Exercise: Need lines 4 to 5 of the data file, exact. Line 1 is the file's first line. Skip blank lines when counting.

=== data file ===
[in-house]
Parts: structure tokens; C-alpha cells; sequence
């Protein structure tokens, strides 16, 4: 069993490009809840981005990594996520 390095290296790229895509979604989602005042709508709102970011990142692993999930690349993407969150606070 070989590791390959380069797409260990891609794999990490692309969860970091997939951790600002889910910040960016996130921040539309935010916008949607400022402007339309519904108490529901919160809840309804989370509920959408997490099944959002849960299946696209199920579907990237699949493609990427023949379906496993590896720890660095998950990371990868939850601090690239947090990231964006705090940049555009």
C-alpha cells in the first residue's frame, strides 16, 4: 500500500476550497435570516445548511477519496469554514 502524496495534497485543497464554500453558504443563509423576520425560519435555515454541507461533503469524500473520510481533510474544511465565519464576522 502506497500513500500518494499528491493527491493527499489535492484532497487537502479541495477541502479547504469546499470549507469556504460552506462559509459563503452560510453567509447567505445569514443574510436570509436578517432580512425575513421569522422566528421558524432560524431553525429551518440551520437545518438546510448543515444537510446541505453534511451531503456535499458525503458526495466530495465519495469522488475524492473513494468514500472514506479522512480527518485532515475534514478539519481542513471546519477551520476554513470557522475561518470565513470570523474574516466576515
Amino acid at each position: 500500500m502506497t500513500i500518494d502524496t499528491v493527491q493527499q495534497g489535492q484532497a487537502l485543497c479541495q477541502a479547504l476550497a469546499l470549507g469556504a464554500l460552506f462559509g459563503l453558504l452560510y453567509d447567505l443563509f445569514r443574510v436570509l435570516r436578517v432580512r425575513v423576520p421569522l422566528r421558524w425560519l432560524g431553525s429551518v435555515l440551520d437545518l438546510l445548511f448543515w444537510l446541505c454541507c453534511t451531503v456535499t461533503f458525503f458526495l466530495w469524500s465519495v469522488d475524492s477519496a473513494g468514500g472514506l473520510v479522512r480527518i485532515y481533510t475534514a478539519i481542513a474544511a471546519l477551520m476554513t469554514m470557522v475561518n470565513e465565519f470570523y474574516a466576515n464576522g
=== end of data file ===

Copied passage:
C-alpha cells in the first residue's frame, strides 16, 4: 500500500476550497435570516445548511477519496469554514 502524496495534497485543497464554500453558504443563509423576520425560519435555515454541507461533503469524500473520510481533510474544511465565519464576522 502506497500513500500518494499528491493527491493527499489535492484532497487537502479541495477541502479547504469546499470549507469556504460552506462559509459563503452560510453567509447567505445569514443574510436570509436578517432580512425575513421569522422566528421558524432560524431553525429551518440551520437545518438546510448543515444537510446541505453534511451531503456535499458525503458526495466530495465519495469522488475524492473513494468514500472514506479522512480527518485532515475534514478539519481542513471546519477551520476554513470557522475561518470565513470570523474574516466576515
Amino acid at each position: 500500500m502506497t500513500i500518494d502524496t499528491v493527491q493527499q495534497g489535492q484532497a487537502l485543497c479541495q477541502a479547504l476550497a469546499l470549507g469556504a464554500l460552506f462559509g459563503l453558504l452560510y453567509d447567505l443563509f445569514r443574510v436570509l435570516r436578517v432580512r425575513v423576520p421569522l422566528r421558524w425560519l432560524g431553525s429551518v435555515l440551520d437545518l438546510l445548511f448543515w444537510l446541505c454541507c453534511t451531503v456535499t461533503f458525503f458526495l466530495w469524500s465519495v469522488d475524492s477519496a473513494g468514500g472514506l473520510v479522512r480527518i485532515y481533510t475534514a478539519i481542513a474544511a471546519l477551520m476554513t469554514m470557522v475561518n470565513e465565519f470570523y474574516a466576515n464576522g